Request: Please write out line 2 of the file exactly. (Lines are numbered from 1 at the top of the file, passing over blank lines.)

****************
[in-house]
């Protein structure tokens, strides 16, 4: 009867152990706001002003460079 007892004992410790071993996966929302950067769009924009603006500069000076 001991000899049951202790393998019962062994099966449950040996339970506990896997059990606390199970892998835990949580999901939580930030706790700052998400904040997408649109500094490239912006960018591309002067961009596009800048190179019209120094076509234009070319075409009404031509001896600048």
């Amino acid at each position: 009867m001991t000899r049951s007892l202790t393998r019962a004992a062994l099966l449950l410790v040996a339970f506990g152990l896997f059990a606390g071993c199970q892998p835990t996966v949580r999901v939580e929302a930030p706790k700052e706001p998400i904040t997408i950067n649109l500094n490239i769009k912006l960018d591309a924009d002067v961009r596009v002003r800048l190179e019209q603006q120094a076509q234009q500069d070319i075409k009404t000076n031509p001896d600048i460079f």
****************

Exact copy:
């Protein structure tokens, strides 16, 4: 009867152990706001002003460079 007892004992410790071993996966929302950067769009924009603006500069000076 001991000899049951202790393998019962062994099966449950040996339970506990896997059990606390199970892998835990949580999901939580930030706790700052998400904040997408649109500094490239912006960018591309002067961009596009800048190179019209120094076509234009070319075409009404031509001896600048």